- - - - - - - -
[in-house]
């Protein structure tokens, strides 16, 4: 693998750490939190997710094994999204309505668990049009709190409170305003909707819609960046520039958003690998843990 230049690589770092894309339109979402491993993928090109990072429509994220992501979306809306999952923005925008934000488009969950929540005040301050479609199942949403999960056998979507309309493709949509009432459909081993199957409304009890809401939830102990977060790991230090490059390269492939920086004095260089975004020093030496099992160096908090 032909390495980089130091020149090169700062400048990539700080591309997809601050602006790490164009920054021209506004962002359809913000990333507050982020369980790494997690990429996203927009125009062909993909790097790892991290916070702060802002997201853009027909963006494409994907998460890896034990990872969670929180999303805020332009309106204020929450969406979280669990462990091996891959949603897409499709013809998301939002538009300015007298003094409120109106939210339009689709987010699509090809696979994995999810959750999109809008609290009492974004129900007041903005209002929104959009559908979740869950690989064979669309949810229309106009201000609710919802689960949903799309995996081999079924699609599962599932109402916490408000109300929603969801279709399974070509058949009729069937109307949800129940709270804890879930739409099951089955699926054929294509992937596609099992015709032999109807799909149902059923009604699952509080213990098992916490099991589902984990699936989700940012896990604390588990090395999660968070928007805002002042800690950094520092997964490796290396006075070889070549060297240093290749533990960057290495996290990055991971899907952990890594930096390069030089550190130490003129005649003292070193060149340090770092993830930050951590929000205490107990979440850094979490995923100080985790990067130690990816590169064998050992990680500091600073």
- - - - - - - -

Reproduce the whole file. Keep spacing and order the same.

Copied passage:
[in-house]
């Protein structure tokens, strides 16, 4: 693998750490939190997710094994999204309505668990049009709190409170305003909707819609960046520039958003690998843990 230049690589770092894309339109979402491993993928090109990072429509994220992501979306809306999952923005925008934000488009969950929540005040301050479609199942949403999960056998979507309309493709949509009432459909081993199957409304009890809401939830102990977060790991230090490059390269492939920086004095260089975004020093030496099992160096908090 032909390495980089130091020149090169700062400048990539700080591309997809601050602006790490164009920054021209506004962002359809913000990333507050982020369980790494997690990429996203927009125009062909993909790097790892991290916070702060802002997201853009027909963006494409994907998460890896034990990872969670929180999303805020332009309106204020929450969406979280669990462990091996891959949603897409499709013809998301939002538009300015007298003094409120109106939210339009689709987010699509090809696979994995999810959750999109809008609290009492974004129900007041903005209002929104959009559908979740869950690989064979669309949810229309106009201000609710919802689960949903799309995996081999079924699609599962599932109402916490408000109300929603969801279709399974070509058949009729069937109307949800129940709270804890879930739409099951089955699926054929294509992937596609099992015709032999109807799909149902059923009604699952509080213990098992916490099991589902984990699936989700940012896990604390588990090395999660968070928007805002002042800690950094520092997964490796290396006075070889070549060297240093290749533990960057290495996290990055991971899907952990890594930096390069030089550190130490003129005649003292070193060149340090770092993830930050951590929000205490107990979440850094979490995923100080985790990067130690990816590169064998050992990680500091600073």